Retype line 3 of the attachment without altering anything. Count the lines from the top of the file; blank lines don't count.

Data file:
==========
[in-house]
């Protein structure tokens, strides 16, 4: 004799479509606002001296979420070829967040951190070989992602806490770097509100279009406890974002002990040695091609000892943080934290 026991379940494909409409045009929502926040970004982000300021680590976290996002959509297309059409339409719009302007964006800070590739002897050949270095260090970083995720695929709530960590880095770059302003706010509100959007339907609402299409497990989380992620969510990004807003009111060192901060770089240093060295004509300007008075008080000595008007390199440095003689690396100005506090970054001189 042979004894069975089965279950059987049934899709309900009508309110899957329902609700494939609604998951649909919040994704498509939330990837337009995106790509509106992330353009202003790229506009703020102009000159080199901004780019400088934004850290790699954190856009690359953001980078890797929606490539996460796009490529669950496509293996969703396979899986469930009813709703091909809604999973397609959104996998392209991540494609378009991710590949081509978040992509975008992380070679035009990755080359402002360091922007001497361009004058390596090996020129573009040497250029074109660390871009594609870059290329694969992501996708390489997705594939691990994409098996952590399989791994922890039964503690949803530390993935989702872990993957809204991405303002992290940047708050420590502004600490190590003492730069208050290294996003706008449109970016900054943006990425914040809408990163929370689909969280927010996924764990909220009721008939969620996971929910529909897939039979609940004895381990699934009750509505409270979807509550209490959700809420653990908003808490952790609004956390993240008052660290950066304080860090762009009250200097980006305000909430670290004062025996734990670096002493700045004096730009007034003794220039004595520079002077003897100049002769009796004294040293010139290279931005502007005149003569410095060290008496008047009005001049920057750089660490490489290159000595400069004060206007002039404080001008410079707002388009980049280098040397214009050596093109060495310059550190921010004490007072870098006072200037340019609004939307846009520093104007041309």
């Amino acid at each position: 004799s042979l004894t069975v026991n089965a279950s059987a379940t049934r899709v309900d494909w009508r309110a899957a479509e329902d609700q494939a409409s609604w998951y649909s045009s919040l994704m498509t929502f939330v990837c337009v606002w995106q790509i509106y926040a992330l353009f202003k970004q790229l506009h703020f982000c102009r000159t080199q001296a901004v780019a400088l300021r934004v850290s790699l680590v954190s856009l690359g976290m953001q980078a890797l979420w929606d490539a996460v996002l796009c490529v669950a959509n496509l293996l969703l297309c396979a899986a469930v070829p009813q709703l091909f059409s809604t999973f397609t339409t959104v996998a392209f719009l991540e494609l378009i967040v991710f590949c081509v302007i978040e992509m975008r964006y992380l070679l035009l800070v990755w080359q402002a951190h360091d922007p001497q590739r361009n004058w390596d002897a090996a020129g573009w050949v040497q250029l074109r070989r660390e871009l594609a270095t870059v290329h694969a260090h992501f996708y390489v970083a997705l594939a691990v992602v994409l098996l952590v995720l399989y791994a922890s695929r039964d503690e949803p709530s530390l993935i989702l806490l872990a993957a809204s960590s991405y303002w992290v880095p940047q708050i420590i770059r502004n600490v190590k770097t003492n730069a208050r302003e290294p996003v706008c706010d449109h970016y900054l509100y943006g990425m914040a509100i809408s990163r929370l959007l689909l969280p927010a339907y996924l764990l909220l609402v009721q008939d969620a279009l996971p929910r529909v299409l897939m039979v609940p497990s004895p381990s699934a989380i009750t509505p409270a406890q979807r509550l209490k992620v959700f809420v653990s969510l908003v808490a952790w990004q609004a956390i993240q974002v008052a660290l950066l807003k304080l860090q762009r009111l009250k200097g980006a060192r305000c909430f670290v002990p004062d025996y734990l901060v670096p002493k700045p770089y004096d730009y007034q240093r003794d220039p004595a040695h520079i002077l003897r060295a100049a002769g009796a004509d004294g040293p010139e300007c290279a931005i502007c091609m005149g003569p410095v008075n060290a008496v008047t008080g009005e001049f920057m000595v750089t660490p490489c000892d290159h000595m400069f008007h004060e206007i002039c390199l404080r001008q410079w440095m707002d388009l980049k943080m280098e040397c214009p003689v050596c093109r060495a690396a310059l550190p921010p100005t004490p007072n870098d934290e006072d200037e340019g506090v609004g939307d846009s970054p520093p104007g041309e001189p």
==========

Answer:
């Amino acid at each position: 004799s042979l004894t069975v026991n089965a279950s059987a379940t049934r899709v309900d494909w009508r309110a899957a479509e329902d609700q494939a409409s609604w998951y649909s045009s919040l994704m498509t929502f939330v990837c337009v606002w995106q790509i509106y926040a992330l353009f202003k970004q790229l506009h703020f982000c102009r000159t080199q001296a901004v780019a400088l300021r934004v850290s790699l680590v954190s856009l690359g976290m953001q980078a890797l979420w929606d490539a996460v996002l796009c490529v669950a959509n496509l293996l969703l297309c396979a899986a469930v070829p009813q709703l091909f059409s809604t999973f397609t339409t959104v996998a392209f719009l991540e494609l378009i967040v991710f590949c081509v302007i978040e992509m975008r964006y992380l070679l035009l800070v990755w080359q402002a951190h360091d922007p001497q590739r361009n004058w390596d002897a090996a020129g573009w050949v040497q250029l074109r070989r660390e871009l594609a270095t870059v290329h694969a260090h992501f996708y390489v970083a997705l594939a691990v992602v994409l098996l952590v995720l399989y791994a922890s695929r039964d503690e949803p709530s530390l993935i989702l806490l872990a993957a809204s960590s991405y303002w992290v880095p940047q708050i420590i770059r502004n600490v190590k770097t003492n730069a208050r302003e290294p996003v706008c706010d449109h970016y900054l509100y943006g990425m914040a509100i809408s990163r929370l959007l689909l969280p927010a339907y996924l764990l909220l609402v009721q008939d969620a279009l996971p929910r529909v299409l897939m039979v609940p497990s004895p381990s699934a989380i009750t509505p409270a406890q979807r509550l209490k992620v959700f809420v653990s969510l908003v808490a952790w990004q609004a956390i993240q974002v008052a660290l950066l807003k304080l860090q762009r009111l009250k200097g980006a060192r305000c909430f670290v002990p004062d025996y734990l901060v670096p002493k700045p770089y004096d730009y007034q240093r003794d220039p004595a040695h520079i002077l003897r060295a100049a002769g009796a004509d004294g040293p010139e300007c290279a931005i502007c091609m005149g003569p410095v008075n060290a008496v008047t008080g009005e001049f920057m000595v750089t660490p490489c000892d290159h000595m400069f008007h004060e206007i002039c390199l404080r001008q410079w440095m707002d388009l980049k943080m280098e040397c214009p003689v050596c093109r060495a690396a310059l550190p921010p100005t004490p007072n870098d934290e006072d200037e340019g506090v609004g939307d846009s970054p520093p104007g041309e001189p």